A biting comic-book history of capitalism and globalization from the “dean of Mexico’s vigorous corps of political cartoonists” (The New York Times)
In hopes of curing his business woes, Charro Machorro—windshield washer, roadside vendor, and free-market enthusiast—pays a visit to a faith healer in the Arizona desert and learns more than he bargained for about how the free market really works. To increase his profits, the healer suggests, he should establish his company during the Middle Ages, gain a monopoly, exploit natural resources, break up unions (though currently he’s the only employee), and, of course, become a multinational corporation. The healer’s $20,000 fee shows that she, at least, knows how to manage her own little business.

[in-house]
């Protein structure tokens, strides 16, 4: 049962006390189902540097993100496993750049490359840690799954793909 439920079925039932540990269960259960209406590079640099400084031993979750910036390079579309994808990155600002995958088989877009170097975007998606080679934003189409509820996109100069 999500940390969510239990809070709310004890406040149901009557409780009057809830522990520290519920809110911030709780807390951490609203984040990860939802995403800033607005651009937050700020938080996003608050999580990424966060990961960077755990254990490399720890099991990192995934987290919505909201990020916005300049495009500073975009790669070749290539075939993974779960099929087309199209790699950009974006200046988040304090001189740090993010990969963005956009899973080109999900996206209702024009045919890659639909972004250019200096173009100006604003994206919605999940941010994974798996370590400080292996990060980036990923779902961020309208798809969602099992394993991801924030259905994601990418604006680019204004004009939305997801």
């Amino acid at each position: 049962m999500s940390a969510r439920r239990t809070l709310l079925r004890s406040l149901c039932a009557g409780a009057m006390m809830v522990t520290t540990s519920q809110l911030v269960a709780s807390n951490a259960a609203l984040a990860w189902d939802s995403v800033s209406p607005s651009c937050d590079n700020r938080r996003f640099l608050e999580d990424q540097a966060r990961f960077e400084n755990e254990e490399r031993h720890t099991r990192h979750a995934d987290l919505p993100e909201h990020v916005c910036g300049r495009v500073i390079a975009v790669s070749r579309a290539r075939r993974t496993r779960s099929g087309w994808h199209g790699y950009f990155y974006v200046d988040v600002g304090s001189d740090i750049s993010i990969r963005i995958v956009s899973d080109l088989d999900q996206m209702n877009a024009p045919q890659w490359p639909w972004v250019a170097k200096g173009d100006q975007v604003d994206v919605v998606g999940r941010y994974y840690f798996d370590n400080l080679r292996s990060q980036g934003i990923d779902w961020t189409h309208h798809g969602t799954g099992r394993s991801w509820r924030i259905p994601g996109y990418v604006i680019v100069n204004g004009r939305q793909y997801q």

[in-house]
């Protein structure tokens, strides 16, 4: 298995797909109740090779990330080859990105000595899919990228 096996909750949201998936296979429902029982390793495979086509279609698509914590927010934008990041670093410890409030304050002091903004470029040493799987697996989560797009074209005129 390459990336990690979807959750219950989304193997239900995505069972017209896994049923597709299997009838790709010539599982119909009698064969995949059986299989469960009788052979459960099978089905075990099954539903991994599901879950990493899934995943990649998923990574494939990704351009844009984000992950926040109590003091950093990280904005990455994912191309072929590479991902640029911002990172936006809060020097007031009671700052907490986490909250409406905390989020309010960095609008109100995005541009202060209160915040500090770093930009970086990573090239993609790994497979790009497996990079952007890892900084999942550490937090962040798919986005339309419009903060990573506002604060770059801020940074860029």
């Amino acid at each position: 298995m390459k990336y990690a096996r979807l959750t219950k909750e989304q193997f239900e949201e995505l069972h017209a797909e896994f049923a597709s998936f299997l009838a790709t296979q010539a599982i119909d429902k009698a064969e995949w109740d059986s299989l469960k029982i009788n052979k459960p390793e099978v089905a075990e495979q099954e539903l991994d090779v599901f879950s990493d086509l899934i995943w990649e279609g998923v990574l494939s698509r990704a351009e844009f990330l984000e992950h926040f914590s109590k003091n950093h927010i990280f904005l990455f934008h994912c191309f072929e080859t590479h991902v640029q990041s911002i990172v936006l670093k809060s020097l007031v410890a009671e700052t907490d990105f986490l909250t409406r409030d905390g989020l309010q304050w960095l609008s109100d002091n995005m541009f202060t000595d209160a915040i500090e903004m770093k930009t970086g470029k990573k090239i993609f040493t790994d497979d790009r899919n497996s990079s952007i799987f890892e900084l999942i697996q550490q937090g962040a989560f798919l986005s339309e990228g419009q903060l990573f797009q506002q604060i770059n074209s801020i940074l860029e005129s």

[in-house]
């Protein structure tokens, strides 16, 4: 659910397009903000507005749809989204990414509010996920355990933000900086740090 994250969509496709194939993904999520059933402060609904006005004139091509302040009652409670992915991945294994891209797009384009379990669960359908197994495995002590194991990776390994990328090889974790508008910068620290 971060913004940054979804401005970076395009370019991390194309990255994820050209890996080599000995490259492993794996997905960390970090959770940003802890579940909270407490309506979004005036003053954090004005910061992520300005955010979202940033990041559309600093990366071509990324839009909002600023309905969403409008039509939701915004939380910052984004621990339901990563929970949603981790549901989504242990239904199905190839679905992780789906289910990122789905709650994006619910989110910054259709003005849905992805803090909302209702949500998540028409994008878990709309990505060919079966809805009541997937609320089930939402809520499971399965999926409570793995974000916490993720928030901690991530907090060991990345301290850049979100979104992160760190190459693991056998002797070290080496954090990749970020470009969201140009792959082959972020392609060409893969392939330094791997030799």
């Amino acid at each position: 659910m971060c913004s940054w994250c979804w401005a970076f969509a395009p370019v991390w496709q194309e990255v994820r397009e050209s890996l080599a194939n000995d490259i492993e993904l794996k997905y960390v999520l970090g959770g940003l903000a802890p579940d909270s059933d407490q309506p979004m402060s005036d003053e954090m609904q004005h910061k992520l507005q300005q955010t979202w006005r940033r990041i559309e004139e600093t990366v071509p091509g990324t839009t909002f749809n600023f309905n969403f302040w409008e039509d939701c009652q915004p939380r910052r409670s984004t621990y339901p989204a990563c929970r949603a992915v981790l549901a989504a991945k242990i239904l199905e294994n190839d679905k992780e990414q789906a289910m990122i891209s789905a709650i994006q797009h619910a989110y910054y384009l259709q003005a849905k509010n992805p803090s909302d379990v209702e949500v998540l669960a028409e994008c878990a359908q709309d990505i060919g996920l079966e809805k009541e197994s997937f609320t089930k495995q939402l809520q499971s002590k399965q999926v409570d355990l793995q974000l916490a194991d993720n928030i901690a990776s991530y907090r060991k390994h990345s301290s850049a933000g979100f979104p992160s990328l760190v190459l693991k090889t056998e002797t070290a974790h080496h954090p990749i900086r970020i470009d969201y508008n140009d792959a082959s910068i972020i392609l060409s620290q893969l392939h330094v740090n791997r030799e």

In a single, hilarious rush, cartoonist Rafael Barajas, aka El Fisgón (“the peeper”), takes us from the dawn of capitalism to the age of global conglomerates, showing how the world economy developed and how it functions today. Amid the laughs, he offers a critique of a planet in which the few “globalize” to their endless benefit, while everyone else suffers poverty, famine, migration, and war.
El Fisgón’s graphically stunning, visually sophisticated book, filled with allusions to the history of art and cartooning, cleverly reverses every self-help manual for playing the market, teaching us not how to become rich but rather why so many remain poor.